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Wilder vs Ortiz: Deontay Wilder’s toughest test

Deontay Wilder’s most difficult fight has been a long time coming, writes James Dielhenn, but there has never been a more opportune time to make a statement.

Wilder is the longest reigning of the world heavyweight champion triumvirate, the oldest and has had, by some distance, the most pro fights. By the time Anthony Joshua (WBA ‘super and IBF champion) unifies belts with Joseph Parker (WBO) on March 31, Wilder will have had double the amount of fights as the Brit.

And by the time that either Joshua or Parker emerges with three out of four major titles, live on Sky Sports Box Office from the Principality Stadium, Wilder may be twice as dangerous as he currently seems.

We still do not know the ceiling to the WBC heavyweight champion Wilder’s true ability, heading into his 40th fight against unbeaten southpaw Luis Ortiz on March 3, live on Sky Sports. His progress has been slow and he has attracted criticism as a result, but embracing the challenge of the division’s elephant in the room provides Wilder with the welcome opportunity to shut down any disbelievers with one swing of his clubbing right hand.

It is the type of fight that Wilder hasn’t yet been involved in but, for the past two years at least, that hasn’t been entirely his fault.

He was ready to board a plane into Russia, where challengers seldom go willingly let alone defending champions, to make the fourth defence of his WBC title against Alexander Povetkin in May 2016. Povetkin, then 36, was coming off four consecutive stoppage wins over Manuel Charr, Carlos Takam, Mike Perez and Mariusz Wach. It was a mandatory responsibility for Wilder but nevertheless, was due against an experienced and skilled contender one year before Joshua took on Wladimir Klitschko. At the time, Wilder was on course. Povetkin failed a drugs test, losing the opportunity for himself, but also depriving Wilder of a chance to prove what he can do.

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It was a similar story with Ortiz last November, when his own drug test failure forced the cancellation of a scheduled date with Wilder. While Joshua was busy basking in his Klitschko victory and working towards his Parker unification, Wilder couldn’t find a willing dance partner.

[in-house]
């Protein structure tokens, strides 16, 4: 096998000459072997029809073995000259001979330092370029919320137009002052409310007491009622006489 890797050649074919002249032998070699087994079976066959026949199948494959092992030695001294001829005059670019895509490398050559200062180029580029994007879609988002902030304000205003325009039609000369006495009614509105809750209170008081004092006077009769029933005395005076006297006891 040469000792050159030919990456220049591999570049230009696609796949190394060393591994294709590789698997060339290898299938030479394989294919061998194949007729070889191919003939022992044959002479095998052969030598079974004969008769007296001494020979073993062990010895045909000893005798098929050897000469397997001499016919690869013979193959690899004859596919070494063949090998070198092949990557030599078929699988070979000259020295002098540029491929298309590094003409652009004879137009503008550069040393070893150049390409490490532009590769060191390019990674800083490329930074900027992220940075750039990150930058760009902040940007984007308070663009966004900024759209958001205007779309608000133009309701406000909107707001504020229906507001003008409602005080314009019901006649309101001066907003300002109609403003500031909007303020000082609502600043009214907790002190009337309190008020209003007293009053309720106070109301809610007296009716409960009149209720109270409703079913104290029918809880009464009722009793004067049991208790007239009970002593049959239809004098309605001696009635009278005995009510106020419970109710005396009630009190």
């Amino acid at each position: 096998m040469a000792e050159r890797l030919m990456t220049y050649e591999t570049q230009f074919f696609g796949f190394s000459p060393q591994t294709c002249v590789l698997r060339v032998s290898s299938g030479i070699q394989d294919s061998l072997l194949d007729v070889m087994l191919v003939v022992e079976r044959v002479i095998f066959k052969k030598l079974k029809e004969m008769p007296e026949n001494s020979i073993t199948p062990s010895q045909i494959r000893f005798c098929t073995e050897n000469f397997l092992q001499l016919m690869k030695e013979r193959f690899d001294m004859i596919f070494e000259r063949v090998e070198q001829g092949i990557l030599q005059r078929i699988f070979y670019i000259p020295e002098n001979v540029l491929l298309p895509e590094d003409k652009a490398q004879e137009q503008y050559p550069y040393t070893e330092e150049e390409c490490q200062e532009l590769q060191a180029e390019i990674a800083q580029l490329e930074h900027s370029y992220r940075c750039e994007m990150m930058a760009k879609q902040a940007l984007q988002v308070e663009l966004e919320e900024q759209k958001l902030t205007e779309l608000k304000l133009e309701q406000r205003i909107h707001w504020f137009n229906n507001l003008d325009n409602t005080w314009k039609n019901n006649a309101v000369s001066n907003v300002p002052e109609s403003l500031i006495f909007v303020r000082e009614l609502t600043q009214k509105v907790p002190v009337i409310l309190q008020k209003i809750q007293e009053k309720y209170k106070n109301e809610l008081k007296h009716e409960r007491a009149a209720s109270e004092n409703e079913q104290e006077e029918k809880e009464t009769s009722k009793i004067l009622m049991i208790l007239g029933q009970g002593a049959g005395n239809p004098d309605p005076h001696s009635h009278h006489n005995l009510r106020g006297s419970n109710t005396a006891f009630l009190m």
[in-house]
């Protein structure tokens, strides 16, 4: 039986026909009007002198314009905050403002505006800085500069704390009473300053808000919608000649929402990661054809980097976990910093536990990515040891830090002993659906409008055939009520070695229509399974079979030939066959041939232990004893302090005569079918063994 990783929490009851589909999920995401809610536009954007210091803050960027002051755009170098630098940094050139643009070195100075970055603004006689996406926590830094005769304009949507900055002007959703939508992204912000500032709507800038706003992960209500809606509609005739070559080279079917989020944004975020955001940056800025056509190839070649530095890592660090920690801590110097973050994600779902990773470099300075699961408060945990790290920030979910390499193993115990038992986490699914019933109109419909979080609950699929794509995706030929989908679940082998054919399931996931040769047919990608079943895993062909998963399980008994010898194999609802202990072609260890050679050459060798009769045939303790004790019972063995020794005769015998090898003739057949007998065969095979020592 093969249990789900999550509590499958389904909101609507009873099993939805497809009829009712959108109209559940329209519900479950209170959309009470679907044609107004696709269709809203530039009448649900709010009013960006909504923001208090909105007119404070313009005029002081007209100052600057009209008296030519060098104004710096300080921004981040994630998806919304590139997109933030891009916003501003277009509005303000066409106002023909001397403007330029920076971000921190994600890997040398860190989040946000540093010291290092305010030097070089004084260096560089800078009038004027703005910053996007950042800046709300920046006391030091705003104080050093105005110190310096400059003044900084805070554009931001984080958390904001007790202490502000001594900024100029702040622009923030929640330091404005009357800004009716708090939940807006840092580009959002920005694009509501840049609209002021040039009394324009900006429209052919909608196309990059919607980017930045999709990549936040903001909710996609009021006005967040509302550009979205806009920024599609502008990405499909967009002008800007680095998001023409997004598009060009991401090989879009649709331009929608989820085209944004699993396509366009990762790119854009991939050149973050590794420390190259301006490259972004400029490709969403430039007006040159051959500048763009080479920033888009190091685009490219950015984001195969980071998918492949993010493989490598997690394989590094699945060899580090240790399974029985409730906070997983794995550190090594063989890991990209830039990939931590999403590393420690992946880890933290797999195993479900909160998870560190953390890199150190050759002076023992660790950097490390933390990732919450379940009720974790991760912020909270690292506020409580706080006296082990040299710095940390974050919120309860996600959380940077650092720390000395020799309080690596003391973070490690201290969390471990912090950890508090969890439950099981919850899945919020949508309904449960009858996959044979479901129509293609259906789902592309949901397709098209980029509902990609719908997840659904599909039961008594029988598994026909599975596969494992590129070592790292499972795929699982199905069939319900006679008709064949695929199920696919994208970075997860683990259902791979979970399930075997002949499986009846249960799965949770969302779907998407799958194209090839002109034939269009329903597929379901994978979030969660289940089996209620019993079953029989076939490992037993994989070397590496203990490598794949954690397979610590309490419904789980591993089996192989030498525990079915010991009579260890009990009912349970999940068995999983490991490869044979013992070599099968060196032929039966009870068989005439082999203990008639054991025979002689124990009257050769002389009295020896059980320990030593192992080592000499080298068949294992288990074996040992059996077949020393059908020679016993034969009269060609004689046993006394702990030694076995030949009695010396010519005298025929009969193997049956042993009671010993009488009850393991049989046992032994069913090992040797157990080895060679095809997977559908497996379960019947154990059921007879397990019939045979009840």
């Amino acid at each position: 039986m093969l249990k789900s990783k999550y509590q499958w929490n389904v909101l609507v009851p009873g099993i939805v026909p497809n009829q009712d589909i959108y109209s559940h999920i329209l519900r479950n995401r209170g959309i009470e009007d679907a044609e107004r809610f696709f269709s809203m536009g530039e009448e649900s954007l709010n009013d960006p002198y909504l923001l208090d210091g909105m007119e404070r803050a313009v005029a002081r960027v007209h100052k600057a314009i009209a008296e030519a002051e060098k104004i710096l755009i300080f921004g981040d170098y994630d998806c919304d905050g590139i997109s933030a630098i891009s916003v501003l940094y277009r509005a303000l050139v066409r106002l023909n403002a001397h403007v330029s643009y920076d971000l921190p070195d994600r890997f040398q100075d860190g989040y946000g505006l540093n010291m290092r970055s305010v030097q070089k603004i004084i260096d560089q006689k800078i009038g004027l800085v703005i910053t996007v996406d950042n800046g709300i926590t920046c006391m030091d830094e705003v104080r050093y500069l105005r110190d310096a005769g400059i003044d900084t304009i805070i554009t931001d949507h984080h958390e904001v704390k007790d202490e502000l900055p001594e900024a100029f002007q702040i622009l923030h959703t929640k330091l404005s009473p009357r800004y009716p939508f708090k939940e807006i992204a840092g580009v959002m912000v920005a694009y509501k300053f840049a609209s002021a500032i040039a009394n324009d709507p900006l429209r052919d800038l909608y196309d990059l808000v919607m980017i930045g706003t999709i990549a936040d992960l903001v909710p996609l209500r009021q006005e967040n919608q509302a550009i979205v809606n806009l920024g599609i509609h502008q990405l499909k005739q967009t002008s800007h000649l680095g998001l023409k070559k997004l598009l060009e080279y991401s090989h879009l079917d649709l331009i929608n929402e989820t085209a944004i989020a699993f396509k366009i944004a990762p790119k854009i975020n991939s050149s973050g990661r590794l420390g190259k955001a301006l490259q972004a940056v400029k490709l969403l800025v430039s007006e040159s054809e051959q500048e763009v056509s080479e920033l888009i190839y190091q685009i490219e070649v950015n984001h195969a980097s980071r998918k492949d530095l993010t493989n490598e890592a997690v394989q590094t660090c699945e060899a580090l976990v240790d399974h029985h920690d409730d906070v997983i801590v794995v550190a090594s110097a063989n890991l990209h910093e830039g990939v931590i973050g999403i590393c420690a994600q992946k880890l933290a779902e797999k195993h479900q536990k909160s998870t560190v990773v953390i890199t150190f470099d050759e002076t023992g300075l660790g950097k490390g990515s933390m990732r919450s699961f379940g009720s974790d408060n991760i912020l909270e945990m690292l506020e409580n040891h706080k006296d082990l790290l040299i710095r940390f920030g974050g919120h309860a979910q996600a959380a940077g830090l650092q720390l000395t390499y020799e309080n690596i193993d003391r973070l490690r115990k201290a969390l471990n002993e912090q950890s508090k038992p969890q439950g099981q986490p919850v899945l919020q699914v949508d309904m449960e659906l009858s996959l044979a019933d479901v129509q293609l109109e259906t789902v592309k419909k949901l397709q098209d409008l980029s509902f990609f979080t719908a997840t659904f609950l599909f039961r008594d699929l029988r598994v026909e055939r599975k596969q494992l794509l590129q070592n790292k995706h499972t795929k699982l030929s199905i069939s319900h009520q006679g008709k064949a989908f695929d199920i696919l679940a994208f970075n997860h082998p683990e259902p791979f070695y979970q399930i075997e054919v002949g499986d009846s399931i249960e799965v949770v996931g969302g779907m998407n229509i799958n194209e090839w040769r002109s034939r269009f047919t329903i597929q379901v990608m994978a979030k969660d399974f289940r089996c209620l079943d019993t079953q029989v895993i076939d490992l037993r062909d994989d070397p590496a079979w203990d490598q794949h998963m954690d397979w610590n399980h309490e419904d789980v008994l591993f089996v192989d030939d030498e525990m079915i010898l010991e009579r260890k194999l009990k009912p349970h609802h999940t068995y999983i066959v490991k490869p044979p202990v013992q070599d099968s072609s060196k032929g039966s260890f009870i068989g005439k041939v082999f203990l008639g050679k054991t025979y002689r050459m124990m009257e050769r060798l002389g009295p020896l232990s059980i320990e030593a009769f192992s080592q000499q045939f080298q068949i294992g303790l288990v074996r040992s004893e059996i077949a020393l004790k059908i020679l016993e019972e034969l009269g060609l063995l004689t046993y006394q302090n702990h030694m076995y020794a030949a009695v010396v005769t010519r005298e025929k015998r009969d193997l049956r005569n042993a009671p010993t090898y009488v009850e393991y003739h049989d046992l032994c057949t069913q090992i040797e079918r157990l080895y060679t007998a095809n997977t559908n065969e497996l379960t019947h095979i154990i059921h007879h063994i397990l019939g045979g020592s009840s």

That hasn’t halted the criticism – not least from Joshua, who insisted that Wilder could have been in Parker’s position. Yet Wilder, by voluntarily accepting a reschedule fight against Ortiz, who is a banana skin to be wary of, finds himself in a powerful position among his heavyweight peers.

If Wilder wraps up his seventh (and, by far, his most impressive) title defence against Ortiz he will pile pressure onto Joshua, who fights four weeks later, to set up a mouth-watering meeting with every belt on the line. Last October, Joshua’s victory over Takam was followed a week later by Wilder brutally taking apart Bermane Stiverne. This time around, Wilder can take the initiative by setting the bar.

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He has too often been the subject of disrespect with his wild punching the source of social media scorn – nobody that has shared a ring with Wilder has been laughing. He has knocked out everyone he has boxed, only going the distance in his first win against Stiverne.

Ortiz’s silky style, coupled with a powerful left hand, make him a challenging assignment and he could yet punish Wilder’s ambition. But Wilder might be catching Ortiz, 38, at the perfect time and catching him with a perfect right hand would be as significant a statement as he could wish to make before rival champion Joshua holds up his end of the bargain.

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